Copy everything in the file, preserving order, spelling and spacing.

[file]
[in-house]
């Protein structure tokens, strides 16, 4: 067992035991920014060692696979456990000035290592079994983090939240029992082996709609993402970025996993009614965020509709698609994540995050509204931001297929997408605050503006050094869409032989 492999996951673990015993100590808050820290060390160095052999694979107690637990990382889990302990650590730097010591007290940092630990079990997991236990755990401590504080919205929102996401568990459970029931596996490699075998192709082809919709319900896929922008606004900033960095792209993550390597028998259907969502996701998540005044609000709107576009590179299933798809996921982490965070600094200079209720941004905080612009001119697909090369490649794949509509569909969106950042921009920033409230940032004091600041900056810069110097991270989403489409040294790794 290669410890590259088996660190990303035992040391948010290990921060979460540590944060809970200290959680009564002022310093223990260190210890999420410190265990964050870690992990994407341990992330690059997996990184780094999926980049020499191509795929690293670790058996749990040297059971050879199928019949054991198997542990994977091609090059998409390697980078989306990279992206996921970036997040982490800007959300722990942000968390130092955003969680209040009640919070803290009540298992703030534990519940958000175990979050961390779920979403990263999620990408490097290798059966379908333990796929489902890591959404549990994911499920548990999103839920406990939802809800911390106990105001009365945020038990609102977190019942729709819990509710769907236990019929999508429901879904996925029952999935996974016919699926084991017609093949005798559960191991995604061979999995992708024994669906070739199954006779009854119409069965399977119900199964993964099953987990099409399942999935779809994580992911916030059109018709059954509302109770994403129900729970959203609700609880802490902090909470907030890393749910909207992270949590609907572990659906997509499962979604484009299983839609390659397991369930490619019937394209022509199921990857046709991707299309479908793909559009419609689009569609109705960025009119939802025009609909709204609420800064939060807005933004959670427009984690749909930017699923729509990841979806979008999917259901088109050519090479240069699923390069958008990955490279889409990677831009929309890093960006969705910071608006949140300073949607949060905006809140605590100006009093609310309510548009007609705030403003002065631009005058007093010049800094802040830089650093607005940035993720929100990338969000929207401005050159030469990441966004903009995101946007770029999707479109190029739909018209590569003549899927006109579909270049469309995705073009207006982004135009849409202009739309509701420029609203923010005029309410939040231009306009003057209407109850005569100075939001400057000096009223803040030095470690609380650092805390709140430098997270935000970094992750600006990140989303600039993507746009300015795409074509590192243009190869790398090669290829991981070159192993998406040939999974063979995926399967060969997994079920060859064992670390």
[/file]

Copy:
[in-house]
């Protein structure tokens, strides 16, 4: 067992035991920014060692696979456990000035290592079994983090939240029992082996709609993402970025996993009614965020509709698609994540995050509204931001297929997408605050503006050094869409032989 492999996951673990015993100590808050820290060390160095052999694979107690637990990382889990302990650590730097010591007290940092630990079990997991236990755990401590504080919205929102996401568990459970029931596996490699075998192709082809919709319900896929922008606004900033960095792209993550390597028998259907969502996701998540005044609000709107576009590179299933798809996921982490965070600094200079209720941004905080612009001119697909090369490649794949509509569909969106950042921009920033409230940032004091600041900056810069110097991270989403489409040294790794 290669410890590259088996660190990303035992040391948010290990921060979460540590944060809970200290959680009564002022310093223990260190210890999420410190265990964050870690992990994407341990992330690059997996990184780094999926980049020499191509795929690293670790058996749990040297059971050879199928019949054991198997542990994977091609090059998409390697980078989306990279992206996921970036997040982490800007959300722990942000968390130092955003969680209040009640919070803290009540298992703030534990519940958000175990979050961390779920979403990263999620990408490097290798059966379908333990796929489902890591959404549990994911499920548990999103839920406990939802809800911390106990105001009365945020038990609102977190019942729709819990509710769907236990019929999508429901879904996925029952999935996974016919699926084991017609093949005798559960191991995604061979999995992708024994669906070739199954006779009854119409069965399977119900199964993964099953987990099409399942999935779809994580992911916030059109018709059954509302109770994403129900729970959203609700609880802490902090909470907030890393749910909207992270949590609907572990659906997509499962979604484009299983839609390659397991369930490619019937394209022509199921990857046709991707299309479908793909559009419609689009569609109705960025009119939802025009609909709204609420800064939060807005933004959670427009984690749909930017699923729509990841979806979008999917259901088109050519090479240069699923390069958008990955490279889409990677831009929309890093960006969705910071608006949140300073949607949060905006809140605590100006009093609310309510548009007609705030403003002065631009005058007093010049800094802040830089650093607005940035993720929100990338969000929207401005050159030469990441966004903009995101946007770029999707479109190029739909018209590569003549899927006109579909270049469309995705073009207006982004135009849409202009739309509701420029609203923010005029309410939040231009306009003057209407109850005569100075939001400057000096009223803040030095470690609380650092805390709140430098997270935000970094992750600006990140989303600039993507746009300015795409074509590192243009190869790398090669290829991981070159192993998406040939999974063979995926399967060969997994079920060859064992670390």